“Eccentricity is not, as dull people would have us believe, a form of madness. It is often a kind of innocent pride, and the man of genius and the aristocrat are frequently regarded as eccentrics because genius and aristocrat are entirely unafraid of and uninfluenced by the opinions and vagaries of the crowd.”

Prom 68: a wonderful Semiramide

When I look back on the 2016 Proms season, this Opera Rara performance of Semiramide - the last opera that Rossini wrote for Italy - will be, alongside Pekka Kuusisto’s thrillingly free and refreshing rendition of Tchaikovsky’s violin concerto - one of the stand-out moments.

Double Bill by Oper am Rhein

Of all the places in Germany, Oper am Rhein at Theater Duisburg staged an intriguing American double bill of rarities. An experience that was well worth the trip to this desolate ghost town, remnant of industrial West Germany.

OPERA TODAY ARCHIVES »

Reviews

Danielle de Niese as Susanna and Luca Pisaroni as Figaro [Photo by Cory Weaver courtesy of San Francisco Opera]
11 Oct 2010

Marriage of Figaro in San Francisco (and Los Angeles)

No question that Nicola Luisotti is a conducting genius, and no question that genius runs amuck from time to time. In the case of Mo. Luisotti fairly often.

W. A. Mozart: Marriage of Figaro

Figaro: Luca Pisaroni (9/21 - 10 - 5) / Kostas Smoriginas (10/10 - 10/22); Susanna: Danielle de Niese (9/21 - 10 - 5) / Heidi Stober (10/10 - 10/22); Countess Almaviva: Ellie Dehn; Cherubino: Michèle Losier; Count Almaviva: Lucas Meachem (9/21 - 10 - 5) / Trevor Scheunemann (10/10 - 10/22); Marcellina: Catherine Cook; Don Basilio: Greg Fedderly; Doctor Bartolo: John Del Carlo (9/21 - 10 - 5) / Dale Travis (10/10 - 10/22); Don Curzio: Robert MacNeil; Barbarina: Sara Gartland. Conductor: Nicola Luisotti. Director: John Copley. Lighting Designer: Christopher Maravich

Above: Danielle de Niese as Susanna and Luca Pisaroni as Figaro

All photos by Cory Weaver courtesy of San Francisco Opera

 

The September 23 performance teetered on the edge of madness with the overture used as a projectile to ignite the eighteenth century social unrest that is Le nozze di Figaro. The unrest was not only social, it was also musical for the porcelain-like figurines who embodied Mozart’s by now mythical characters. Their struggle, usually successful, to keep apace with the musical force was heroic, with even unexpected fruits — beautiful agogic accents occurring when a voice fell slightly behind the beat.

If Mo. Luisotti unabashedly strives for effect, its motivation is musical and not mere showmanship. The maestro here met his match in the case of his Susanna, Danielle de Niese and his Figaro Luca Pisaroni, the play of tempos with vocal line was even sublime. The exposition of the story in the first scene was a masterpiece.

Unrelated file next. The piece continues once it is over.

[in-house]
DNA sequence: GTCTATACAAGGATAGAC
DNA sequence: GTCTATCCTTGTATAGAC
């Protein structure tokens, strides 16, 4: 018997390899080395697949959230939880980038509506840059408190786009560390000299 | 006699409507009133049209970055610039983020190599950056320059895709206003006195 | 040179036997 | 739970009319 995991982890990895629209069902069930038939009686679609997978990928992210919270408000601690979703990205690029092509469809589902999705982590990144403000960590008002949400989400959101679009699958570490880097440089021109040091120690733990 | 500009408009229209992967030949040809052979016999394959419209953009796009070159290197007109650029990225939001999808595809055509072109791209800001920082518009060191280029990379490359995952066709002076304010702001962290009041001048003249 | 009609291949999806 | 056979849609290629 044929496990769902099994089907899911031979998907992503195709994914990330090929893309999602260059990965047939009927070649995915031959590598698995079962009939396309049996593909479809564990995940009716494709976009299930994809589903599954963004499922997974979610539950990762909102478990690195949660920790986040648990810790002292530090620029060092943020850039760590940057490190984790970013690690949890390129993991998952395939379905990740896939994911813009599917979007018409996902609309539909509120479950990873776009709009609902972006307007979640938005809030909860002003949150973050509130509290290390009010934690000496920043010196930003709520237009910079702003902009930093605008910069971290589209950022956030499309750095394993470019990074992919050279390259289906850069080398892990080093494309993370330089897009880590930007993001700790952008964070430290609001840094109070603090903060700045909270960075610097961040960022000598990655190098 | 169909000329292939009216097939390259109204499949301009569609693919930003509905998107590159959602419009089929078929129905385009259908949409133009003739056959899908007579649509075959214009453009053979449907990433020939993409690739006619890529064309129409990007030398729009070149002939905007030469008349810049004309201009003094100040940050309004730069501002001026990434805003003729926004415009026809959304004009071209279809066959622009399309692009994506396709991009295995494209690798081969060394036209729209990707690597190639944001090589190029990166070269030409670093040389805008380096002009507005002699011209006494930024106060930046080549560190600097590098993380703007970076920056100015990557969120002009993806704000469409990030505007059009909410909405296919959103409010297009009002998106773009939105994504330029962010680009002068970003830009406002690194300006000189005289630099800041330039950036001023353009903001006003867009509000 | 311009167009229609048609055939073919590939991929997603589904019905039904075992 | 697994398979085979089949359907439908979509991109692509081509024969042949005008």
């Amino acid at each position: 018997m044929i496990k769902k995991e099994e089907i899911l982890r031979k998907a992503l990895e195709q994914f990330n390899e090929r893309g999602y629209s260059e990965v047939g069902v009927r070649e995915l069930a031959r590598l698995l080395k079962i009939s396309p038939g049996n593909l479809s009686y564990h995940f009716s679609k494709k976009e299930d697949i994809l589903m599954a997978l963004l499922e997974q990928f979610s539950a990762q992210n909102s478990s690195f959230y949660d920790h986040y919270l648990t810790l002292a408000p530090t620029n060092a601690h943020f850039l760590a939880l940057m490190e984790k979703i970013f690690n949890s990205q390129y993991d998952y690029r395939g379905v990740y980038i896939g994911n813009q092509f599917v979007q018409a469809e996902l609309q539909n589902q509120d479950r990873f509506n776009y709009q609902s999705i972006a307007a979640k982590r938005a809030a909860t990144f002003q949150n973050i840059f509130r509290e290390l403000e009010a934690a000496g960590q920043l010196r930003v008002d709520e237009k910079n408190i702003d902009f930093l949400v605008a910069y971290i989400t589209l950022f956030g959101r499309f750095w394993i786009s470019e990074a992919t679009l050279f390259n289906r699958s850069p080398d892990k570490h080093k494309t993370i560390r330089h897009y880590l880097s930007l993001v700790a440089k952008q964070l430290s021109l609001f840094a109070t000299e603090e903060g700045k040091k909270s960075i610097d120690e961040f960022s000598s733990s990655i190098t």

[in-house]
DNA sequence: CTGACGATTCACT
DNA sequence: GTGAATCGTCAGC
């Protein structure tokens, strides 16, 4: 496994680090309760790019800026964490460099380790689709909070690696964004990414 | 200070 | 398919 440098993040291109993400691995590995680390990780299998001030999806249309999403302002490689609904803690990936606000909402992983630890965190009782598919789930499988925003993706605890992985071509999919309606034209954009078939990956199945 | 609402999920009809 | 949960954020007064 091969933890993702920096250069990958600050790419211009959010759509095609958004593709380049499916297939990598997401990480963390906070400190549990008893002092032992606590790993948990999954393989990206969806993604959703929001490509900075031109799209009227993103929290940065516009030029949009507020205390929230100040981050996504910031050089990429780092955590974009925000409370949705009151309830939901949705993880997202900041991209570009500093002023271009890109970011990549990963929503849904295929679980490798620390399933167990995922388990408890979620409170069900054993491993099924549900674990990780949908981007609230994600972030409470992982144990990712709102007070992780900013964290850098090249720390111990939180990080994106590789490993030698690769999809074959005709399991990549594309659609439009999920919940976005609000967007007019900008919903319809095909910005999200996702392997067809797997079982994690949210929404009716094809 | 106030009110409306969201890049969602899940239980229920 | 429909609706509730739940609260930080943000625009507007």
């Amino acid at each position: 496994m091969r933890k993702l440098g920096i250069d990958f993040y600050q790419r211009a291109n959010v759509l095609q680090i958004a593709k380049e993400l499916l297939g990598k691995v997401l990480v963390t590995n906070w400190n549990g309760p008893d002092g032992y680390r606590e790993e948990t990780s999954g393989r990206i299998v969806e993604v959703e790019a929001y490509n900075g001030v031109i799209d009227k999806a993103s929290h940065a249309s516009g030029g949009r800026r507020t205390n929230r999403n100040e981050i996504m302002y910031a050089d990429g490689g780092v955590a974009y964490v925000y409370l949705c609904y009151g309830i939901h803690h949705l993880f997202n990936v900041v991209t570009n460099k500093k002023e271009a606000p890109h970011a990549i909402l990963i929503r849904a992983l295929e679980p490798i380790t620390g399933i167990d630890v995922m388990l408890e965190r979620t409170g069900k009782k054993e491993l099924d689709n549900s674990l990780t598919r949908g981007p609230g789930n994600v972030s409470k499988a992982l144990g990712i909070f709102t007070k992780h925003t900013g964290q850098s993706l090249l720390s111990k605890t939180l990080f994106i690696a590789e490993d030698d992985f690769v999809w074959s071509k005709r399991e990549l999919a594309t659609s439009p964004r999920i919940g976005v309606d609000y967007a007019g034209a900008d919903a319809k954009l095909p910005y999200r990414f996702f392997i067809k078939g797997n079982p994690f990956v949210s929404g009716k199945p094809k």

_MG_7953.gifEllie Dehn as the Countess and Lucas Meachem as the Count

John Copley staged the opera. Mr. Copley is the most musical of directors, merging word and vocal line with movement in perfect concert with storytelling. It is manifest in continuous movement and dramatic flow which was exemplary Copley in the performances of this Susanna and Figaro. Indeed throughout much of the first act and with all of the cast a sense of uneasy perfection prevailed amongst pit, voice and stage.

The maestro’s illumination of musical line and the visual artifice supplied by Mr. Copley created the abundance of detail that resulted in the figurine quality of the cast. Gracefully dominated on September 23 by Mlle. de Niese and Mr. Pisaroni it was otherwise an ensemble cast of gifted singing actors — Michèle Losier as Cherubino, Lucas Meachem as the Count and Ellie Dehn as the Countess, with grand, experienced performances by Catherine Cook as Marcellina, John Del Carlo as Dr. Bartolo and Greg Fedderly as a stylistically exact Basilio.

The sense of exquisite detail that prevailed extended to the smallest roles — a rashly drunk Antonio sung by Bojan Knezevic and the Don Curzio sung by Robert MacNeil.

All this surface artifice played against a vaguely house-like wooden structure that was vaguely indoors/outdoors as needed, and it could also be used for Barber and Falstaff or Turn of the Screw for that matter (best not to mention this to SFO MBA David Gockley). It was built in 1982 for another director and already once visited by Mr. Copley before being taken over by legendary Susanna, Graziella Sciutti turned stage director. Surely it will now go directly from the War Memorial to the dump.

Mo. Luisotti exposed very nimble fingers at the continuo fortepiano, and nimble musicality superimposing a bit of Lohengrin, snatches of Mozart piano sonatas plus a touch of Eine kleine Nachtmusik (and who knows what else) from time to time. Everyone was having so much fun that when things got serious things fell apart. The second part (the third act) brings the big showpiece arias that require big artists to command big theaters. It was beyond the scope of this fine cast who had so brilliantly executed the ensembles of the first part (acts one and two).

_MG_6464.gifDanielle de Niese as Susanna and Michèle Losier as Cherubino